Judge: William C. Bryson
Holding: Joint Motion to Seal Portions of the Trial Transcript Granted in Part
And here I thought Rosie the Riveter had the corner on patriotism. Stenographers, this one's for you.
Judge Bryson's opinion begins by setting forth the underlying principle that judicial proceedings in this country are to be conducted in public, and the rules applicable to requests to seal portions of the transcript of a trial. Towards the bottom of page 3 of the opinion, the court finishes with the law and begins to steer into the facts of the case, noting that the parties have moved to seal "significant portions" of the trial transcript, which despite the parties' characterization as "narrowly tailored excerpts" consist of nearly 100 portions of the transcript.
Judge Bryson was not persuaded that the excerpts were in fact "narrowly tailored", and noted that in their motion the parties had provided only a "bare-bones" explanation for why they believe sealing is necessary. While this absence of detail could, by itself, be deemed a failure to articulate a compelling reason that outweighs the general public policy favoring disclosure of court records, the Court noted that in earlier pleadings the parties had provided more detailed arguments. Although those arguments pertained to pleadings and orders, and not trial testimony, and were not re-argued in the current motion, the court assumed that the parties intended those arguments to be applicable, and therefore considered them as though raised.
The court concluded that sealing was appropriate for certain portions of the transcript revealing details of the invention disclosure they were not disclosed elsewhere in the public record. It also held that sealing was appropriate for very limited portions of the transcript relating to the nature of a presentation at issue. However, the court rejected the parties' request relating to the royalty rates for the design team and certain applicable profit margins.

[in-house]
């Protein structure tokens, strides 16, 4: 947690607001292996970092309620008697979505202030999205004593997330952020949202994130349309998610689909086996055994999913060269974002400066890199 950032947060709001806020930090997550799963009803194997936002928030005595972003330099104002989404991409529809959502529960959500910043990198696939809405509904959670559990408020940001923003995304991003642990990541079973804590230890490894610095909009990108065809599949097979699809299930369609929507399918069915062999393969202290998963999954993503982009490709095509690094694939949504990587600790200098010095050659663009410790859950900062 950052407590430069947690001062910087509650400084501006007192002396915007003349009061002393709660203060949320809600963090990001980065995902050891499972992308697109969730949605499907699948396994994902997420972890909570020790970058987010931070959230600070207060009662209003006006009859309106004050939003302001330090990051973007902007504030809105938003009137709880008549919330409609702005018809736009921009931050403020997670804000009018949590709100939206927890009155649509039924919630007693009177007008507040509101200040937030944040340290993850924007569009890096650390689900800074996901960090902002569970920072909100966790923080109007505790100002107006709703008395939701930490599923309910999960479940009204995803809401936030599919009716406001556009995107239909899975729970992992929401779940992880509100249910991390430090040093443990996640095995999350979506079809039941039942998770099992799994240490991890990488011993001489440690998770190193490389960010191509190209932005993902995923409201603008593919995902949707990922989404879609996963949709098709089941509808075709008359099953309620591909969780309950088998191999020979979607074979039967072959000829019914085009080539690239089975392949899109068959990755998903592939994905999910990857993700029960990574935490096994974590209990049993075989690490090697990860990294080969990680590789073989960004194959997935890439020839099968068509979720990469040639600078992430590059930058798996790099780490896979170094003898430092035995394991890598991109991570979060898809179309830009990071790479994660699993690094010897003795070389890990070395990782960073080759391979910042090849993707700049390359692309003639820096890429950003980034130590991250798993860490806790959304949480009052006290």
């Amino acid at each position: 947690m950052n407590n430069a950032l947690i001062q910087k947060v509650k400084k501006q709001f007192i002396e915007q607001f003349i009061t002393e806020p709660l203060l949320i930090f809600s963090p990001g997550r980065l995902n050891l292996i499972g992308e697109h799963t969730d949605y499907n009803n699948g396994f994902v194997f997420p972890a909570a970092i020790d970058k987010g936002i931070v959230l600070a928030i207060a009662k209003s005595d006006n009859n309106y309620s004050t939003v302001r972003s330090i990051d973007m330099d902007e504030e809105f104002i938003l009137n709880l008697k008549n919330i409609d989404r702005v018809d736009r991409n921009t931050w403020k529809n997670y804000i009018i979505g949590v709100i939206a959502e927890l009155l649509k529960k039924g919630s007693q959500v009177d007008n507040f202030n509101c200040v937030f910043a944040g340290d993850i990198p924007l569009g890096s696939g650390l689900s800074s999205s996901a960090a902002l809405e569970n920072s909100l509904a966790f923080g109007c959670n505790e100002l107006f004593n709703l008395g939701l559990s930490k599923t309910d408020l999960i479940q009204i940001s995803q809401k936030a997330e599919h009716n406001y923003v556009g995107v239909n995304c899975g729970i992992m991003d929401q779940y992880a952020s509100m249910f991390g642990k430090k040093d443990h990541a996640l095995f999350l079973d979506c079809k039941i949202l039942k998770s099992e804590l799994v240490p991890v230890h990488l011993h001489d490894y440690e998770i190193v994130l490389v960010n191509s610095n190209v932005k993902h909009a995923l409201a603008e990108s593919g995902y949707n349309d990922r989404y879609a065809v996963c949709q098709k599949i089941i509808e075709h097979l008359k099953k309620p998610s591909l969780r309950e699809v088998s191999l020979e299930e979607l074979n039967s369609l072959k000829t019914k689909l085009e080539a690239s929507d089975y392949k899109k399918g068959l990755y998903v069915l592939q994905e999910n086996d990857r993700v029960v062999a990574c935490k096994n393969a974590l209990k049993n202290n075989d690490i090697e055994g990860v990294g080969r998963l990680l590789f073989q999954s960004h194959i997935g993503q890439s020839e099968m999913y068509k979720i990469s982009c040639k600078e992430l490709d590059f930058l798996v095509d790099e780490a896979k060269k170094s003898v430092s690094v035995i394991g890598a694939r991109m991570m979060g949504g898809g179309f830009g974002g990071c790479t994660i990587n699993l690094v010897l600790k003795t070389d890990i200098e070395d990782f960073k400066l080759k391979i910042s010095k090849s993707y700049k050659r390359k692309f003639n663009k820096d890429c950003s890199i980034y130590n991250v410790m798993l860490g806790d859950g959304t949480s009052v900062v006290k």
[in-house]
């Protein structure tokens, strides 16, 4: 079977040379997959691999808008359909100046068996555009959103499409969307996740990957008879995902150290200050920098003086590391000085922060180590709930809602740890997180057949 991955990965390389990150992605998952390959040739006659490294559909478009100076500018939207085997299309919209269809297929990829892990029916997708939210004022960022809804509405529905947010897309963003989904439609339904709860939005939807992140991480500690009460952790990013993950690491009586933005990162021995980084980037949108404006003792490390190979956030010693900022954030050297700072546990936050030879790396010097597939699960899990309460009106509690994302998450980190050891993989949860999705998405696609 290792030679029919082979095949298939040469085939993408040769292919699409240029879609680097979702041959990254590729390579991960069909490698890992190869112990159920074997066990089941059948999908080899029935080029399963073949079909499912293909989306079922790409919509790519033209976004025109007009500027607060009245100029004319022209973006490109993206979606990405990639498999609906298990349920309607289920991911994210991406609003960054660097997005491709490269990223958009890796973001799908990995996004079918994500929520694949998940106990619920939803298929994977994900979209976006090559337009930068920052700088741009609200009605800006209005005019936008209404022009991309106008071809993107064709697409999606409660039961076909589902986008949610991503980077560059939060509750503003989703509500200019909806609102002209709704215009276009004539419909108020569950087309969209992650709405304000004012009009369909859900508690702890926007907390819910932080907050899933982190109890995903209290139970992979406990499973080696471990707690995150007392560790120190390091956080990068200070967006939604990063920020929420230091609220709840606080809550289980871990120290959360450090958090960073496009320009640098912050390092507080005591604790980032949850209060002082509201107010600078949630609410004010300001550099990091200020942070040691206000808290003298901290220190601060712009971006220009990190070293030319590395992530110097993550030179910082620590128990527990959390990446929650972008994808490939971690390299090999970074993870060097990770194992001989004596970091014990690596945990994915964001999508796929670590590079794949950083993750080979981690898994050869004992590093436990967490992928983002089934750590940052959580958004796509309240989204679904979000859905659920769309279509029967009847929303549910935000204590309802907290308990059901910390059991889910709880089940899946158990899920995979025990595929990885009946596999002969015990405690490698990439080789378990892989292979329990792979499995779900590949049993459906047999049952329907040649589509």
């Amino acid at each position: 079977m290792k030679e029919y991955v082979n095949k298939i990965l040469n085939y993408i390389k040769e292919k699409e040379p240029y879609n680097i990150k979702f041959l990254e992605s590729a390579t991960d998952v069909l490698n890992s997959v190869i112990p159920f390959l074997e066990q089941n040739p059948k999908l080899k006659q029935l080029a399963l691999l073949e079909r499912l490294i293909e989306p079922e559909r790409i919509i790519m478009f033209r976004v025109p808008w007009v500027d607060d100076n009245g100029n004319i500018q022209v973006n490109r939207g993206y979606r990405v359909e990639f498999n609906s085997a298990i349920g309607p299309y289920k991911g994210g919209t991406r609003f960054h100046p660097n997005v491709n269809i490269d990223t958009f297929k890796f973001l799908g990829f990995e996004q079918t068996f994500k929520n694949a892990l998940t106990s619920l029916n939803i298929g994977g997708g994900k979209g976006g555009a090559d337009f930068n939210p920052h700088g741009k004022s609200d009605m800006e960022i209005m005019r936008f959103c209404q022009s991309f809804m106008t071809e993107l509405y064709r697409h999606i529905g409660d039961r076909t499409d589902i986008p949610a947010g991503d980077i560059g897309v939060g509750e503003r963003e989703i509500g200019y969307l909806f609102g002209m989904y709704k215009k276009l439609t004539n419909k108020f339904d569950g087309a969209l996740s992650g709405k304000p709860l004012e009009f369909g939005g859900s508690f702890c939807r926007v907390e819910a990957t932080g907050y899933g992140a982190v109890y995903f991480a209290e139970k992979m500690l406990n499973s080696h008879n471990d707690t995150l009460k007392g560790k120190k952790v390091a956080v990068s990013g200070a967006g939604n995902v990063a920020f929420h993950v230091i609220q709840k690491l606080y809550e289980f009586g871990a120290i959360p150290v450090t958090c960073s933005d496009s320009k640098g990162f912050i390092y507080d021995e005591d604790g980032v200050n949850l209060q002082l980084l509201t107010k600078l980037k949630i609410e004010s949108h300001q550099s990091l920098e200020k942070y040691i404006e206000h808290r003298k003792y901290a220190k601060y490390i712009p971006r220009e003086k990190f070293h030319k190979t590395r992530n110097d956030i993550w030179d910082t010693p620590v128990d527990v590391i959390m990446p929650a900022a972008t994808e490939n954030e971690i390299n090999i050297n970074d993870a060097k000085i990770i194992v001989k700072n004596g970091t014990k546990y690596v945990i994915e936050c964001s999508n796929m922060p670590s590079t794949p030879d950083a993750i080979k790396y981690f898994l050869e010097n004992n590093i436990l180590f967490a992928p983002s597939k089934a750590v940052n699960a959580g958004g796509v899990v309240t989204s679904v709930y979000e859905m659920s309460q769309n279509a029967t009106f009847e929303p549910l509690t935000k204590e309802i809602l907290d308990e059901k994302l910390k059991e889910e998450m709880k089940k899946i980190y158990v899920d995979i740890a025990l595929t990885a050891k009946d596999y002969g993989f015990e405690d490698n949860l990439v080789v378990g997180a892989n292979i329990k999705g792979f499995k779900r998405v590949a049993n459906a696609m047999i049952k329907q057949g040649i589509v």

The Court also noted that the parties request for sealing was contradicted to some extent by their failure to take "appropriate measures" to protect the material that they now wish to have sealed, specifically no request to close the courtroom was ever made during the trial, nor did the parties ever alert the court that they objected to public disclosure of certain portions of the testimony. Even after the issue was raised during the proceedings, the parties continue to not ask to have the courtroom closed or materials protected during hearings on sensitive issues. Nonethess the Court would not infer waiver. "Because the Court did not flag this issue for the parties prior to trial," Judge Bryson wrote, "the Court will not treat the parties' lax approach to the issue of protecting sensitive information from public disclosure as a waiver of their right now to seek sealing of the trial testimony."
The Court also perceived as a problem that the parties were asking to seal information, the substance of much of which had already been publicly disclosed, either through unsealed filings or in portions of the trial transcript that the parties had not moved to have sealed. The court helpfully provided not only citations to the record locations, but detailed the information that was sought to be sealed, but which was already in the record, and in some cases publicly reported. In the spirit of the Court's order, I am happy to note that those included "allusions to Globus’s royalty base profits of more than $100 million on Caliber and Rise (1/13/14 PM Tr. 10:6-12, 22:16-19; 1/15/14 AM Tr. 79:22-80:4), and net profits of $38.5 million (1/15/14 AM Tr. 46:6-12, 61:21-62-7, 77:17)." (You know, this is kind of fun ... when it's not my case).
The Court did agree to seal portions of the drawings, which the jury had found to be trade secrets, where they consisted of more detailed accounts of the drawings that had not otherwise been made public. Again, the Court noted specifically the descriptions of the drawings that were already a matter of public record. Similarly, the Court declined to seal information regarding royalty rates and excerpts of the transcript relating to the plaintiff's presentation to a third-party, given the information disclosed during the course of trial, again specifically noting transcript locations including in some cases citations to the opening and closing arguments.
Finally, the Court stayed the effect of the order for 10 days in the event that the parties wished to seek modification, reconsideration, or appellate review the court's decision. Since it is a slow day here on the farm waiting for somebody to get themselves in trouble across the proverbial way, I checked the docket, and neither party filed any objections to Judge Bryson's order, thus the redacted transcripts have now made their way onto the court docket.